ISO 9000 Registrar Customer Satisfaction Survey
Despite all the grumbling about the ISO 9000 registration process that has always followed the registration industry, clients are actually satisfied with the level of customer service provided by their registrars, according to Quality Digest's recent survey of ISO 9000-registered sites in the United States and Canada.
As a magazine that has covered ISO 9000 from the beginning, we have heard all the complaints and rumors about particular registration practices or registrars. We expected to discover a wide range of customer satisfaction levels--from highly dissatisfied to highly satisfied.
To our surprise, we discovered that the level of customer satisfaction is quite high. Registrars scored well above average in every category, and when clients were asked if they would recommend their registrar to others or choose that registrar again, the average survey response was a very respectable 4.19 on a five-point scale. Even those registrars that fell below the 4.19 mean performed well, with scores that ranged from 3.5 to 3.97.
To conduct the survey, Quality Digest first created a list of 53 items compiled from pre-survey interviews with more than 30 randomly selected clients. All items, except for two about overall satisfaction, came from the clients themselves.
Quality Digest then faxed questionnaires to more than 15,000 registered companies in the United States and Canada. We received more than 1,800 responses, a 12-percent response rate. All participants were asked to respond to the 53 statements related to their registration or auditor experiences. Respondents evaluated each statement on a five-point scale from "strongly disagree" to "strongly agree," with a sixth response for "doesn't apply." For a complete look at the survey methodology, see "Survey Methodology."
About the data
The following series of charts illustrates registrar performance in several customer satisfaction categories. A mean and a list of companies that performed significantly above the mean is given for each category. There is 95-percent certainty that the actual average isn't off what's shown on the charts by more than 0.05. For about half of the categories, the interval is closer to 0.02 in either direction.
Our first impulse was to simply present all the registrars by name with the data collected for each. This seemed an easy choice because all registrars performed well; i.e., the mean was high and no registrar scored poorly. However, when we discussed the results with the registrars prior to publication, those that didn't perform as well as others were mortified, arguing that in a business as highly competitive as theirs, the slightest perception that they ranked below an industry mean would "kill" them. The head of one large registrar told us that his company has been working hard during the last six months to improve customer service and he feared that "heads would roll" at his office if there was any perception by upper management that the business wasn't meeting its goal of outstanding customer service.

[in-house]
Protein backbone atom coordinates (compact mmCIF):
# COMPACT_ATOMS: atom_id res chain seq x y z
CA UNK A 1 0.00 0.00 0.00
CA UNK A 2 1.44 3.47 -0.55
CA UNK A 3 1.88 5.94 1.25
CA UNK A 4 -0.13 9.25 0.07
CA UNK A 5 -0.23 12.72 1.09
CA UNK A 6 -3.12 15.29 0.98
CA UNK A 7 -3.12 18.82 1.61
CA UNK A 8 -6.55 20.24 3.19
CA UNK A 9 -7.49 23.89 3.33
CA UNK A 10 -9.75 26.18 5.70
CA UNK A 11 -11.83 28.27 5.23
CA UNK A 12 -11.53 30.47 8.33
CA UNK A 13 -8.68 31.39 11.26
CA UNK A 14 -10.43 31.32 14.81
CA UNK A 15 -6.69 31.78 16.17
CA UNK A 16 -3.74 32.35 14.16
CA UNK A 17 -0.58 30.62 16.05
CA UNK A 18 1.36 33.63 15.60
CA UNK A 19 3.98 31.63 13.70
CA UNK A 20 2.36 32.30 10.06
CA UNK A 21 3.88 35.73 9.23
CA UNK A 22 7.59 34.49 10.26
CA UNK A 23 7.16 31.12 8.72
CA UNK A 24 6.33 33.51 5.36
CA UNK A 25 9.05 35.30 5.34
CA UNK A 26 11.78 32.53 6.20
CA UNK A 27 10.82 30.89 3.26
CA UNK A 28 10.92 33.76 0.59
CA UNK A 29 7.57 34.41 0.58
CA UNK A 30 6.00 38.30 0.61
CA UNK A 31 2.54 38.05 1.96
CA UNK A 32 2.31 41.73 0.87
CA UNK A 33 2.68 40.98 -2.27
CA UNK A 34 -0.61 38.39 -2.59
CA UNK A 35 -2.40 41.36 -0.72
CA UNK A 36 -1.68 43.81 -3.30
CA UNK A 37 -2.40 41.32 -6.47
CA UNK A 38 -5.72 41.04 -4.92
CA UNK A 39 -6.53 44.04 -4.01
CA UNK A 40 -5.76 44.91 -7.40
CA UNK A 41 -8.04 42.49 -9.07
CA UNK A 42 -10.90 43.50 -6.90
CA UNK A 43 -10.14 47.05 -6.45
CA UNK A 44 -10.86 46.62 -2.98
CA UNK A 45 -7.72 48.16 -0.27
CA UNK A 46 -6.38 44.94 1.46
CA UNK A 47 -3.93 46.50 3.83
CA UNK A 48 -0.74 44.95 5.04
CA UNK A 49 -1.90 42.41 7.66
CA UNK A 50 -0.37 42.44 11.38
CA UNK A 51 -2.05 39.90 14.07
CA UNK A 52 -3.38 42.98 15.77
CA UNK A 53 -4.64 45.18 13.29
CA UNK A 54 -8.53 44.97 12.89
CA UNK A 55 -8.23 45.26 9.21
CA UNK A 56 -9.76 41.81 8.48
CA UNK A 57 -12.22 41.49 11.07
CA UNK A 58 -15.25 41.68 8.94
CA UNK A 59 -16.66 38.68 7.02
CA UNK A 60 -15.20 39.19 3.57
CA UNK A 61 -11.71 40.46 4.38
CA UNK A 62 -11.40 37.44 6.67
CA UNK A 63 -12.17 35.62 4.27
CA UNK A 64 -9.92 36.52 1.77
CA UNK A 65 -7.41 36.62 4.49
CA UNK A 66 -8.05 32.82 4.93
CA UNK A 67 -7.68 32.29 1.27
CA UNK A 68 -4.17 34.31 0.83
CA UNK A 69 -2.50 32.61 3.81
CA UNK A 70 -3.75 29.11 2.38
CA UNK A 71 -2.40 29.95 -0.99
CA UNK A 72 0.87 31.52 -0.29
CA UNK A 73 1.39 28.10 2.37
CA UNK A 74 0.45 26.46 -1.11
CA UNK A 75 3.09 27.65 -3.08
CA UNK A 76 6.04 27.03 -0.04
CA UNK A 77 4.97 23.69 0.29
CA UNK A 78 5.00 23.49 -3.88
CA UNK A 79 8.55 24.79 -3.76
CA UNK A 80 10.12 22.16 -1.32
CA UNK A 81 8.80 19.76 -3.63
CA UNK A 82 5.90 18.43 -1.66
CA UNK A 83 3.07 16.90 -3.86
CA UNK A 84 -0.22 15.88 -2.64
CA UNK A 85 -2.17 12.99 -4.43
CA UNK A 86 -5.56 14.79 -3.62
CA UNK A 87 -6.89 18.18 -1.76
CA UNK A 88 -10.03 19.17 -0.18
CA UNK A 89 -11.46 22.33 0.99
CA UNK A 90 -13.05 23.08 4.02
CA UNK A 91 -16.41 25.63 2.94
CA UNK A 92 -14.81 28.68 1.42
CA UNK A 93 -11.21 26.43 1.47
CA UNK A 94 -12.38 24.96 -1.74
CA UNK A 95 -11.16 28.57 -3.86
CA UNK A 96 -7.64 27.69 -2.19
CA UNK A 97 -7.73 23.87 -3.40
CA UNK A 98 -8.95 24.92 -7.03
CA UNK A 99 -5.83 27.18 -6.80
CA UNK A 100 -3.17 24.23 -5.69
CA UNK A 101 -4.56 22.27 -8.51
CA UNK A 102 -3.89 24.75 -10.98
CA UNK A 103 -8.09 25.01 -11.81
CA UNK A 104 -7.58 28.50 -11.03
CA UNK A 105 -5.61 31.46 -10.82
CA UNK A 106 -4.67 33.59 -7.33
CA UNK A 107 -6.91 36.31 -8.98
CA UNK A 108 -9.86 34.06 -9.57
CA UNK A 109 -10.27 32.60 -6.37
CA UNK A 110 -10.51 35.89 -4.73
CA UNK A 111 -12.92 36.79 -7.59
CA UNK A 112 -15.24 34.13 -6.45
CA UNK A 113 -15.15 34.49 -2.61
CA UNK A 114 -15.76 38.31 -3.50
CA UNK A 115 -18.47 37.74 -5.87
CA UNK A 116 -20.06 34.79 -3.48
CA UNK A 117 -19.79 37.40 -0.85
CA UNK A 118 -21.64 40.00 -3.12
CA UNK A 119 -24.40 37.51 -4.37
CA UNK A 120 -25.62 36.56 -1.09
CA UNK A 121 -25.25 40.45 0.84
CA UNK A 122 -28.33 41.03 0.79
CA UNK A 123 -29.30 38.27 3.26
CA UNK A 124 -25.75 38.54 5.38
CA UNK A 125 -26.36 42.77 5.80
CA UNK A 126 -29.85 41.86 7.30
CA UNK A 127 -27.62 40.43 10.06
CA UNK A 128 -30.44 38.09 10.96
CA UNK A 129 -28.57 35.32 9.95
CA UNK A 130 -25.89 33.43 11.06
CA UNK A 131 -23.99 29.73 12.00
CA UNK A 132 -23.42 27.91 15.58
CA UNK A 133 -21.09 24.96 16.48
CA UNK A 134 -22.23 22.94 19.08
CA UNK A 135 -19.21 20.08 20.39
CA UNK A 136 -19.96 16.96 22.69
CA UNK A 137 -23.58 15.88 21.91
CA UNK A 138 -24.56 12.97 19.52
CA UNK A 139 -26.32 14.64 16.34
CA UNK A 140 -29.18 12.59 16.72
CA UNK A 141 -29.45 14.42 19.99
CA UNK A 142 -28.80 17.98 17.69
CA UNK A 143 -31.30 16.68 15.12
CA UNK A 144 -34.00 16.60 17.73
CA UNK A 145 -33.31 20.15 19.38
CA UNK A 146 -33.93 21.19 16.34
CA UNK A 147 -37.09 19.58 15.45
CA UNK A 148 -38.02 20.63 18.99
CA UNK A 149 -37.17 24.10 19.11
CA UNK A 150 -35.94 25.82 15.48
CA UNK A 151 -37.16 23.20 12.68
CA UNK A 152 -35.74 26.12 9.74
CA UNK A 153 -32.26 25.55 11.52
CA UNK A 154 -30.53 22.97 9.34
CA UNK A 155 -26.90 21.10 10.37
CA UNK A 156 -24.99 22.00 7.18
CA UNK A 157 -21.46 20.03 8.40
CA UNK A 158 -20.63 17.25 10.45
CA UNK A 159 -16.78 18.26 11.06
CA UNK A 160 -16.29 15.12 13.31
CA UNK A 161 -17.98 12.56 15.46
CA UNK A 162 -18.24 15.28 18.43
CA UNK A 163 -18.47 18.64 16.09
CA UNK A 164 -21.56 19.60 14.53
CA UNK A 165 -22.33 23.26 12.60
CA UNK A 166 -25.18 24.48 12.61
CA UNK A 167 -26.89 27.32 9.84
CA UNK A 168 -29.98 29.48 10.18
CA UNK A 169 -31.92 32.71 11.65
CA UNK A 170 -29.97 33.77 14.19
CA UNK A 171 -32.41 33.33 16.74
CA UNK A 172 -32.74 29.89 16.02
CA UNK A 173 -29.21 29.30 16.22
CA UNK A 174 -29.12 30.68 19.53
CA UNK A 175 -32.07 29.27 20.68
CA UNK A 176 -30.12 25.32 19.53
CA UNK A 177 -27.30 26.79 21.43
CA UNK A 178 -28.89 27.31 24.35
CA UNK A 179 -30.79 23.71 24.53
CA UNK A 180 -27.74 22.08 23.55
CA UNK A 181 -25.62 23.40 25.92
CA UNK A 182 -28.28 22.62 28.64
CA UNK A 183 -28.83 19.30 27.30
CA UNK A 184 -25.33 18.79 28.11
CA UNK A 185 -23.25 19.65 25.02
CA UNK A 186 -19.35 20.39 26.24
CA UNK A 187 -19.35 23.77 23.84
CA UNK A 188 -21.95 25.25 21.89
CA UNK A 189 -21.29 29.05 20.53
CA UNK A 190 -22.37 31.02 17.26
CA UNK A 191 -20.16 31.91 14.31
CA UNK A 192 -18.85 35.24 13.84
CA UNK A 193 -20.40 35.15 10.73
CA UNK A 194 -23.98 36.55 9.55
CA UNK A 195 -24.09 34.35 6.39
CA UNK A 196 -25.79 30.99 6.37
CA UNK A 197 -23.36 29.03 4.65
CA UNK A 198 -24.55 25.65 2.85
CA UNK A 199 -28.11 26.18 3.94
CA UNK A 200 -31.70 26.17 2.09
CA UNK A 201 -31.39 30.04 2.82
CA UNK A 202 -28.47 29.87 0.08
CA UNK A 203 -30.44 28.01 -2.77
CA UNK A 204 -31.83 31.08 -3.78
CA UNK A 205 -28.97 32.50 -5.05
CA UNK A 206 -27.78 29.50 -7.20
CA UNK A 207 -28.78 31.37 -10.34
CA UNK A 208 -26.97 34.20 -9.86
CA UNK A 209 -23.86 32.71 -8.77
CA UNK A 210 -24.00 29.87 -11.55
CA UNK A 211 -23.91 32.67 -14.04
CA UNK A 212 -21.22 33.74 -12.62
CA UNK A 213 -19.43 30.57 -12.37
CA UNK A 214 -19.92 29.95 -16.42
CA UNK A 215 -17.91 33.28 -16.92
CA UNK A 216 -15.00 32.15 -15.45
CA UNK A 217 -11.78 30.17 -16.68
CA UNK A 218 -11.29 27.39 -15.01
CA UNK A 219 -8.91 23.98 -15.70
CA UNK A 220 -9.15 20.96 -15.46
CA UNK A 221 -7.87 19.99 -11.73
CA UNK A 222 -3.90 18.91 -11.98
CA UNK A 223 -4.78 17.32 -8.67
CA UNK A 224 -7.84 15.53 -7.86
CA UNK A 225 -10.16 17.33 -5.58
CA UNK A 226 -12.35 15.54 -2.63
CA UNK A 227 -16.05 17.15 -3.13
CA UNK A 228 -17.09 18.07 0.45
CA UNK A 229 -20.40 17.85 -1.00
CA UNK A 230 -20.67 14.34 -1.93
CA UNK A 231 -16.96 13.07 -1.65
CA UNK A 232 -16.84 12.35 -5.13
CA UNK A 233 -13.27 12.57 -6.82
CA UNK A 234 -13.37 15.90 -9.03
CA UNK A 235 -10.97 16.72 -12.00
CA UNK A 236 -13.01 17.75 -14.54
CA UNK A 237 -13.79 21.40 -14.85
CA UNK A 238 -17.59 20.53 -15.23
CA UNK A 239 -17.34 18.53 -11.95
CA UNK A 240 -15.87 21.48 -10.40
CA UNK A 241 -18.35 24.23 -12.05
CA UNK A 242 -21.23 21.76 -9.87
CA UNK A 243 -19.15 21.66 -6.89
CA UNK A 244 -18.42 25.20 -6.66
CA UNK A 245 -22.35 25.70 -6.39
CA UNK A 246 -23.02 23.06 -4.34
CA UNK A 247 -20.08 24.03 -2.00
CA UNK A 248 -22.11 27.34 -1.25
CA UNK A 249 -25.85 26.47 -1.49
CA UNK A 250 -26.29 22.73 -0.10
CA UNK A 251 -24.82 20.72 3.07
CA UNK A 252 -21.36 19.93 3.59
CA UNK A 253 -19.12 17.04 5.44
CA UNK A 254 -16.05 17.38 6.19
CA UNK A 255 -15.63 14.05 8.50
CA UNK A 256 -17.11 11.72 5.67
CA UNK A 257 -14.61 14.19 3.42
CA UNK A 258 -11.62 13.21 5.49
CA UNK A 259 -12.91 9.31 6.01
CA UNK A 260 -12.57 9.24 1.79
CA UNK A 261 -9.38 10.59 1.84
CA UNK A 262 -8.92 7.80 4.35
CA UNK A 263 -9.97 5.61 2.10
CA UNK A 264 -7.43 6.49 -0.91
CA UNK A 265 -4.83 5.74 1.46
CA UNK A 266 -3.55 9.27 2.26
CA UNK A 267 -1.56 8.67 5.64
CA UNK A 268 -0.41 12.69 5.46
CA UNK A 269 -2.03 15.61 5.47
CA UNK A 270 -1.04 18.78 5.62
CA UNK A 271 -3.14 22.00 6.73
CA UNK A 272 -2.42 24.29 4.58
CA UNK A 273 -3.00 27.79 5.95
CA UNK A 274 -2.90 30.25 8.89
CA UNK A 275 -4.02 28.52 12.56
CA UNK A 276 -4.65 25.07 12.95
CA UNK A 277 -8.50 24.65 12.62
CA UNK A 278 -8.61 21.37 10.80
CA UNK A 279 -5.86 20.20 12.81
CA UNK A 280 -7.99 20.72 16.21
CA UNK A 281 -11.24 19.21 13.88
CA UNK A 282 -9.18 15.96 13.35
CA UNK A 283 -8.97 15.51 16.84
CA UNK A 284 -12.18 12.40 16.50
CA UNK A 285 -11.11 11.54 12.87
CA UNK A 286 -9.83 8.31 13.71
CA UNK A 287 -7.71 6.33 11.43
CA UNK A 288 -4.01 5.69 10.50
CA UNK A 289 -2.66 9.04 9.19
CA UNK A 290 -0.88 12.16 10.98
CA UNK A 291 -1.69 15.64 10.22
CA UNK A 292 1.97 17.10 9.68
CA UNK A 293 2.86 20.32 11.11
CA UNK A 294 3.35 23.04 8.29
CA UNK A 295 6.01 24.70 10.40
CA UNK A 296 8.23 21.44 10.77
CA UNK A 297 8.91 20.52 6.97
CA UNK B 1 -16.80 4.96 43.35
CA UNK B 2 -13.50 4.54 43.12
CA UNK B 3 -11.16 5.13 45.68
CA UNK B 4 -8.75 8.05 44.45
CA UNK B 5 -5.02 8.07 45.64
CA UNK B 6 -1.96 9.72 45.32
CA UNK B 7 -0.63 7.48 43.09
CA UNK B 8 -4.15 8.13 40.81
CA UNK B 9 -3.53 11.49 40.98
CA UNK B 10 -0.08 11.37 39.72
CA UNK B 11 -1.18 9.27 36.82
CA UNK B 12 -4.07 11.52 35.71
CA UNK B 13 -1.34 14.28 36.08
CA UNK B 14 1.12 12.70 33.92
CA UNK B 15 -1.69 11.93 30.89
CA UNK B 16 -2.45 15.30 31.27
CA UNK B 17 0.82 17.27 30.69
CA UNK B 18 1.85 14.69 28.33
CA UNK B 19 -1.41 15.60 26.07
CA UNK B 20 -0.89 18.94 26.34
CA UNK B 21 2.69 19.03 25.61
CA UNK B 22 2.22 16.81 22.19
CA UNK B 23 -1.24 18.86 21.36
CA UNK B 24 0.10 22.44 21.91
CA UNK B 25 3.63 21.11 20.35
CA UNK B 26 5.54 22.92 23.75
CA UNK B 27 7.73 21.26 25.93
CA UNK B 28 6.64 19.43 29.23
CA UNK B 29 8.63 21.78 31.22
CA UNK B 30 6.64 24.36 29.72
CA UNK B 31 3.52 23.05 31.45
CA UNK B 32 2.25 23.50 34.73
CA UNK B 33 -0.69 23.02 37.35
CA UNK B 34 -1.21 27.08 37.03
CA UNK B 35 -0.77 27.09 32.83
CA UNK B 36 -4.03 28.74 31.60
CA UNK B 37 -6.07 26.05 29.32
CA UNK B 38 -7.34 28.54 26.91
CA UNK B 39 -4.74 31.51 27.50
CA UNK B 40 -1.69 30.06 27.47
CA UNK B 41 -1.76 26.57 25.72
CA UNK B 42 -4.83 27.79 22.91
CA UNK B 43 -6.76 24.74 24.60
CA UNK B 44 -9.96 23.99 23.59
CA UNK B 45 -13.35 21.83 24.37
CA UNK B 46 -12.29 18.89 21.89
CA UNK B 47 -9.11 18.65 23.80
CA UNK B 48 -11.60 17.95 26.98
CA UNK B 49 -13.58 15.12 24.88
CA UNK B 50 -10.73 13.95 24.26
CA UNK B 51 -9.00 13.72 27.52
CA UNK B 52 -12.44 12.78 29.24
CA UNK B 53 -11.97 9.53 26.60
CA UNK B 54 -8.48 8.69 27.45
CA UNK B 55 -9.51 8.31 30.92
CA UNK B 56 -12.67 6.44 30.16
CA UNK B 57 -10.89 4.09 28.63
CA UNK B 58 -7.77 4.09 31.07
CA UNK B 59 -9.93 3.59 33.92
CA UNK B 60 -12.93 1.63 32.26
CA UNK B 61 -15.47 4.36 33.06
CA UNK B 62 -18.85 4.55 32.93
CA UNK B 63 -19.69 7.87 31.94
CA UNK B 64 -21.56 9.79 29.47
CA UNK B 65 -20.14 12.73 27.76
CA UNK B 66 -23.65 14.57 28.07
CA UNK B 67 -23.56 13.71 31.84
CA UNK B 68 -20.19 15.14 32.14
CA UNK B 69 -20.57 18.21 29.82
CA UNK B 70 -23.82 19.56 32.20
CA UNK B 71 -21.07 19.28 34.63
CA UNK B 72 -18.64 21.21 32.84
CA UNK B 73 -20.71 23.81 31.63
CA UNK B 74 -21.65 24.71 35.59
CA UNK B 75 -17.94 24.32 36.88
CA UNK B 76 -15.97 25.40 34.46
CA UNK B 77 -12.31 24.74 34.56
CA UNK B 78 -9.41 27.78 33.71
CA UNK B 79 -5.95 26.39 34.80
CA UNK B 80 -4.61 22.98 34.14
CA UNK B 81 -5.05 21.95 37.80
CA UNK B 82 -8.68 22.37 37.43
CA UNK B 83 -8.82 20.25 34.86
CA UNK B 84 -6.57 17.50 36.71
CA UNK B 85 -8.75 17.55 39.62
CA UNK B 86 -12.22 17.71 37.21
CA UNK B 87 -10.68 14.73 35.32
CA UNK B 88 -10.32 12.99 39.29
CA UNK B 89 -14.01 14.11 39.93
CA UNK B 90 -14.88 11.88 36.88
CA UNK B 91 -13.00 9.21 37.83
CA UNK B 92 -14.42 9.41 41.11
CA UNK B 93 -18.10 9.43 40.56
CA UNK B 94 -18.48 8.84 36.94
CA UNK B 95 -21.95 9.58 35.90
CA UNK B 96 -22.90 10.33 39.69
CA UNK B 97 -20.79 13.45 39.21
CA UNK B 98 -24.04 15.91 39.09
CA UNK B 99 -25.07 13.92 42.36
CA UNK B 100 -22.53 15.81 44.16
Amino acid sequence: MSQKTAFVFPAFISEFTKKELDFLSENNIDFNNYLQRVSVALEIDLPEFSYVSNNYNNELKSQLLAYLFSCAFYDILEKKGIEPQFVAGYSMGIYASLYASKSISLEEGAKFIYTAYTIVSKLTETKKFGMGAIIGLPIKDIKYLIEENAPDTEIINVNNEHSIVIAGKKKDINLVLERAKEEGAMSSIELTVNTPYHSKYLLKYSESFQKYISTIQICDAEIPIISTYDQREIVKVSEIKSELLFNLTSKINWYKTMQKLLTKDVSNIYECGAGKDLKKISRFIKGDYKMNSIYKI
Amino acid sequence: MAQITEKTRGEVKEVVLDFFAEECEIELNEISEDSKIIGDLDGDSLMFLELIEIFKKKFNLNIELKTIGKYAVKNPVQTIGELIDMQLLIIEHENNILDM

After much discussion, we agreed that some readers might perceive registrars that fell below the mean as "bad" companies--a perception that, although far from the truth, could indeed damage those companies.
The compromise is to present the above-the-mean performers as benchmarks for the others. The data for those registrars below the mean is also shown, but without the company names. We believe that this data is necessary to provide a true sense of the point spread in customer satisfaction, which in most cases was small.
In addition to the eight to 10 registrars depicted above and below the mean for each category, about 25 registrars fall into the mean. For a complete list of registrars for whom survey results were collected, see "Registrars Surveyed" sidebar.
Correlating the data
One of the first things we hoped to discover was the correlation between individual survey categories and overall customer satisfaction. We define overall customer satisfaction as the willingness of clients to recommend or reselect their registrar. Survey items were divided into the following categories: administration, including responsiveness, scheduling and price; communication; helpfulness, including ease of contact and useful suggestions; industry knowledge; professionalism; and thoroughness.
Surprisingly, the highest correlation to customer satisfaction was in the administrative, communication and professionalism categories (see Table 1). The nuts and bolts of registration--industry knowledge and thoroughness--had less of a correlation. What this could mean is that ISO 9000 is still considered more a necessity than a choice. An "If I have to get this done, at least make it pleasant" attitude may predominate.